It really isn’t a surprise that most factors that exacerbate urban flooding stem from haphazard land-use to build bridges and roads obstructing natural runoff paths and water channels, stripping away land cover and vegetation in the name of development to construct buildings and a drainage and sanitation infrastructure operating near peak capacity. Land-use regulations establish the scope of permissible infrastructure in floodplains and along water channels. However, a limiting factor in the application of these codes and enforcing zoning regulations is the willingness and capacity of local government bodies and municipal agencies. If development and expansion continues to receive preferential treatment at the expense of flood management, and local regulations are not enforced, flood risks will continue to mount not just in Lahore but all urban areas of Pakistan.
Emergency management in the disaster context is also heavily reliant on hazard identification and vulnerability analyses prepared for specific geographical areas. While historical experiences of hazards give disaster managers and emergency workers some context to begin with, research points out severe shortcomings in the ability to project flood vulnerability in urban areas. This vulnerability also increases as population density increases. The effects are multiplied when flooding damages electrical, transportation, communication and other support systems. Given such high levels of uncertainty, planning and response for urban floods may be even more difficult and fraught than it already is.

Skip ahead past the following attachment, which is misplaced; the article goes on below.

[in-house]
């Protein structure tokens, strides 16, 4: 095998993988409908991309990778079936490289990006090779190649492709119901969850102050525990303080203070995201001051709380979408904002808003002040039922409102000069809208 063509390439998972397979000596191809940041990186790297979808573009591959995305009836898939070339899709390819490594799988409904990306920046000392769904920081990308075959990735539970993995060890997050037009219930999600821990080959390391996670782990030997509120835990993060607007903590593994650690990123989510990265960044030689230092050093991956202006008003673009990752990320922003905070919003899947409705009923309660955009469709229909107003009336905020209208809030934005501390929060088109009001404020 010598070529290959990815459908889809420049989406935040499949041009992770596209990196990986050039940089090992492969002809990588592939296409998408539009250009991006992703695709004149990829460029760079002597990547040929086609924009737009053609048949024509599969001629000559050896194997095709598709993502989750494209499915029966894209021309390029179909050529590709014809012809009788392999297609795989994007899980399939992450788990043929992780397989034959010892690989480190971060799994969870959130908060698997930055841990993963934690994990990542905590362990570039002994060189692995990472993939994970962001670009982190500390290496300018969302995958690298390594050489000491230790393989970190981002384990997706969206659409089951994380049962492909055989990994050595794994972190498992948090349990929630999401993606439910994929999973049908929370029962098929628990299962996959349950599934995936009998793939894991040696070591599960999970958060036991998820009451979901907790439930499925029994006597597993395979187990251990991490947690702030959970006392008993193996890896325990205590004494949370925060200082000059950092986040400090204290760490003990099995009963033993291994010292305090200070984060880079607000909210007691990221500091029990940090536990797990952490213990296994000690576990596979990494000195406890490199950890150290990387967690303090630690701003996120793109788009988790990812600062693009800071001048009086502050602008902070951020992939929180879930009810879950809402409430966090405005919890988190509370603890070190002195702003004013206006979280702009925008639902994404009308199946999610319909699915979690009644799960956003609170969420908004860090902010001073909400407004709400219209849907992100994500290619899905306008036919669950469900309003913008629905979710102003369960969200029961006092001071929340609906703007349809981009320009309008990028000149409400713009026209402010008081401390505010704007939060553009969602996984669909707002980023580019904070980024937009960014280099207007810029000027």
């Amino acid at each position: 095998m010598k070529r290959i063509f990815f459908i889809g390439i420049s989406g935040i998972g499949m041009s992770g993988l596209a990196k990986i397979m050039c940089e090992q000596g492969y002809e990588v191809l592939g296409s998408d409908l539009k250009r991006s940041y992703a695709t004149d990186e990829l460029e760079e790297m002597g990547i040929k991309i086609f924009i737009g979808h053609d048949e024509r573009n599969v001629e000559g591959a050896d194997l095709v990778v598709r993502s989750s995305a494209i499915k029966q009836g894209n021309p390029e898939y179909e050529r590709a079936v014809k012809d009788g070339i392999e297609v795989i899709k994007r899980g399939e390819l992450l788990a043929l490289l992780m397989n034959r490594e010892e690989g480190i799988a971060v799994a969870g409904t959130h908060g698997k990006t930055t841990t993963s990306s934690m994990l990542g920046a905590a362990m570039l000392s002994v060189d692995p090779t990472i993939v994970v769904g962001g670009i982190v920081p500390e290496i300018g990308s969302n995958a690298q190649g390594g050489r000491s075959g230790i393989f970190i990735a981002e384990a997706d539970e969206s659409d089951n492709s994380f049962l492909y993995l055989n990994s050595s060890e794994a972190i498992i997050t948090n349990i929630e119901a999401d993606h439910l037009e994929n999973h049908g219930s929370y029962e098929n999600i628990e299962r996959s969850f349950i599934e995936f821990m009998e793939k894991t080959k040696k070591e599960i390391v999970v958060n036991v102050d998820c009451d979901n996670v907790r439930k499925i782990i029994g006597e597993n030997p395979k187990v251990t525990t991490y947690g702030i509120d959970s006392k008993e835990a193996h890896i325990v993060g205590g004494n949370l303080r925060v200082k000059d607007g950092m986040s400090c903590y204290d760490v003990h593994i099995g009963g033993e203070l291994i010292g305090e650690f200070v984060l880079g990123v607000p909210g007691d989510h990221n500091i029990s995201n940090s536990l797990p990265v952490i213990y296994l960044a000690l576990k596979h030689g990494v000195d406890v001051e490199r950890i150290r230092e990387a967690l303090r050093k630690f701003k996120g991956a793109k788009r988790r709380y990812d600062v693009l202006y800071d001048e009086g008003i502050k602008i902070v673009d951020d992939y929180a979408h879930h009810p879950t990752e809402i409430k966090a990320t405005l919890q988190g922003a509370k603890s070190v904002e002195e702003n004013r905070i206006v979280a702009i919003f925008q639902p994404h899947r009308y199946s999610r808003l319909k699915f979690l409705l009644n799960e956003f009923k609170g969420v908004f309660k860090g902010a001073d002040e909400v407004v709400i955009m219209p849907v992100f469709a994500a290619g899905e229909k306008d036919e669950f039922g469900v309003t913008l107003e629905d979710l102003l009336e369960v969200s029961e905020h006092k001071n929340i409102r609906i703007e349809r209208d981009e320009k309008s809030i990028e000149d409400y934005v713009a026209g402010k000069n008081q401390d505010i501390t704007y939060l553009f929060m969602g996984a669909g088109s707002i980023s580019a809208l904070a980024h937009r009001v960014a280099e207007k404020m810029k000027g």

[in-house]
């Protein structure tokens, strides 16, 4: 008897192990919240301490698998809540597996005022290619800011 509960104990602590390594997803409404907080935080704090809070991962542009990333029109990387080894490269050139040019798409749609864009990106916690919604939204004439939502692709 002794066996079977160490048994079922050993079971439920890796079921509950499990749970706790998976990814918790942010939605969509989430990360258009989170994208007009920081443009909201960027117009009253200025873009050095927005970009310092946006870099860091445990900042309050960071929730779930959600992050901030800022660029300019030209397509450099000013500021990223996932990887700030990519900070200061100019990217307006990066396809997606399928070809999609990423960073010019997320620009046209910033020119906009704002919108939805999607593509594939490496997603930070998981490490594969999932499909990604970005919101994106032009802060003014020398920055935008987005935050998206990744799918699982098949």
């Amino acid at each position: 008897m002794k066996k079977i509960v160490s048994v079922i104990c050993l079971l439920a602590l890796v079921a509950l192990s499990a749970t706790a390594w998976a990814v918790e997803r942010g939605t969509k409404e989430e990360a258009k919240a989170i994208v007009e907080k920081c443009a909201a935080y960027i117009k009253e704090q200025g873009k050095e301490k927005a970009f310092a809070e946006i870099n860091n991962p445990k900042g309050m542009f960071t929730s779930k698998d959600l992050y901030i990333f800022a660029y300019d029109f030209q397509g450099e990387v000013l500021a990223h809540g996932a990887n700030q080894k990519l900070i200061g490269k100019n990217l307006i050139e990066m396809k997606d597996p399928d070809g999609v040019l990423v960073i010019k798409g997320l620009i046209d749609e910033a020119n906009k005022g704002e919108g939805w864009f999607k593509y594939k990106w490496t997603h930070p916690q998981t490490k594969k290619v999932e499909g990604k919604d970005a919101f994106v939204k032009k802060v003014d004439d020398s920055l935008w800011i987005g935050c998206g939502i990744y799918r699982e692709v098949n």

As the threat of urban flooding continues to pose risks to lives and livelihoods, community involvement in the process — from participation in the data-gathering process to public information and awareness campaigns to volunteer training for rescue and relief — must be encouraged.
This is undoubtedly a huge task —casting the community participation net widely — yet, successful examples of volunteerism in the past provide ample opportunities to capitalise on.
Finally, it must be reiterated that a combination of regulatory, socioeconomic, and policy measures must be adopted in line with national development agenda.
The writer is a development sector professional with nearly a decade of experience in communications and reporting. He has supported the implementation of The World Bank’s Disaster and Climate Resilience Improvement Project (DCRIP) and ADB’s Flood Emergency Reconstruction and Resilience Project (FERRP) in Pakistan